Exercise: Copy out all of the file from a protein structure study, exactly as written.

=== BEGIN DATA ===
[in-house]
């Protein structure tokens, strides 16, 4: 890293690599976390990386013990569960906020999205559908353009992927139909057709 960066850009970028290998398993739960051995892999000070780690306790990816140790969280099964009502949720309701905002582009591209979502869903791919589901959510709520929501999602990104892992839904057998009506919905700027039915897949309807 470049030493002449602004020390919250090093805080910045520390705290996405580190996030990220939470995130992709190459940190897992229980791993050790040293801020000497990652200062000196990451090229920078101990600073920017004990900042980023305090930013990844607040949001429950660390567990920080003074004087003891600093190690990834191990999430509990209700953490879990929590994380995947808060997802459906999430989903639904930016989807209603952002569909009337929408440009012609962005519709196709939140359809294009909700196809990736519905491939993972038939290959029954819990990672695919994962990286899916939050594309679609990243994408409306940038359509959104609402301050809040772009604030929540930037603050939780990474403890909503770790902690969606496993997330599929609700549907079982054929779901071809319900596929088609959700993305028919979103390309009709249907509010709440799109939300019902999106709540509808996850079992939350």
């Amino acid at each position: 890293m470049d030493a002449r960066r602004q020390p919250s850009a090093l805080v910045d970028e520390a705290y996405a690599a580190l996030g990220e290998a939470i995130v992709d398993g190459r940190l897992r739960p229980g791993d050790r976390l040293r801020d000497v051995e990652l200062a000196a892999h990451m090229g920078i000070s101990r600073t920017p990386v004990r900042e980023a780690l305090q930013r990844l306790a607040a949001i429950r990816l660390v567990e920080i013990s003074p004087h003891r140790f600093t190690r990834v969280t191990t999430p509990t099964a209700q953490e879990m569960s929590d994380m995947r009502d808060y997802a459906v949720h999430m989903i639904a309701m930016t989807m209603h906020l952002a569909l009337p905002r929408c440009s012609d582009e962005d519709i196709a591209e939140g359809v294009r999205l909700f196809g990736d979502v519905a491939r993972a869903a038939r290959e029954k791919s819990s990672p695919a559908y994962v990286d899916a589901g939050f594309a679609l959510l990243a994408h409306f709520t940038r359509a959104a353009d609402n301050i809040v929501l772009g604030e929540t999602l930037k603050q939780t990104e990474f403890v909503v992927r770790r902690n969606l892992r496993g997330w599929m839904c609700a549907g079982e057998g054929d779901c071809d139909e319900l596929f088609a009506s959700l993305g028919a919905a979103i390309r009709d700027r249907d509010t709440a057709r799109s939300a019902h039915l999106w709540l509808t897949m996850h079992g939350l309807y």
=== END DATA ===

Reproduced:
[in-house]
């Protein structure tokens, strides 16, 4: 890293690599976390990386013990569960906020999205559908353009992927139909057709 960066850009970028290998398993739960051995892999000070780690306790990816140790969280099964009502949720309701905002582009591209979502869903791919589901959510709520929501999602990104892992839904057998009506919905700027039915897949309807 470049030493002449602004020390919250090093805080910045520390705290996405580190996030990220939470995130992709190459940190897992229980791993050790040293801020000497990652200062000196990451090229920078101990600073920017004990900042980023305090930013990844607040949001429950660390567990920080003074004087003891600093190690990834191990999430509990209700953490879990929590994380995947808060997802459906999430989903639904930016989807209603952002569909009337929408440009012609962005519709196709939140359809294009909700196809990736519905491939993972038939290959029954819990990672695919994962990286899916939050594309679609990243994408409306940038359509959104609402301050809040772009604030929540930037603050939780990474403890909503770790902690969606496993997330599929609700549907079982054929779901071809319900596929088609959700993305028919979103390309009709249907509010709440799109939300019902999106709540509808996850079992939350």
């Amino acid at each position: 890293m470049d030493a002449r960066r602004q020390p919250s850009a090093l805080v910045d970028e520390a705290y996405a690599a580190l996030g990220e290998a939470i995130v992709d398993g190459r940190l897992r739960p229980g791993d050790r976390l040293r801020d000497v051995e990652l200062a000196a892999h990451m090229g920078i000070s101990r600073t920017p990386v004990r900042e980023a780690l305090q930013r990844l306790a607040a949001i429950r990816l660390v567990e920080i013990s003074p004087h003891r140790f600093t190690r990834v969280t191990t999430p509990t099964a209700q953490e879990m569960s929590d994380m995947r009502d808060y997802a459906v949720h999430m989903i639904a309701m930016t989807m209603h906020l952002a569909l009337p905002r929408c440009s012609d582009e962005d519709i196709a591209e939140g359809v294009r999205l909700f196809g990736d979502v519905a491939r993972a869903a038939r290959e029954k791919s819990s990672p695919a559908y994962v990286d899916a589901g939050f594309a679609l959510l990243a994408h409306f709520t940038r359509a959104a353009d609402n301050i809040v929501l772009g604030e929540t999602l930037k603050q939780t990104e990474f403890v909503v992927r770790r902690n969606l892992r496993g997330w599929m839904c609700a549907g079982e057998g054929d779901c071809d139909e319900l596929f088609a009506s959700l993305g028919a919905a979103i390309r009709d700027r249907d509010t709440a057709r799109s939300a019902h039915l999106w709540l509808t897949m996850h079992g939350l309807y």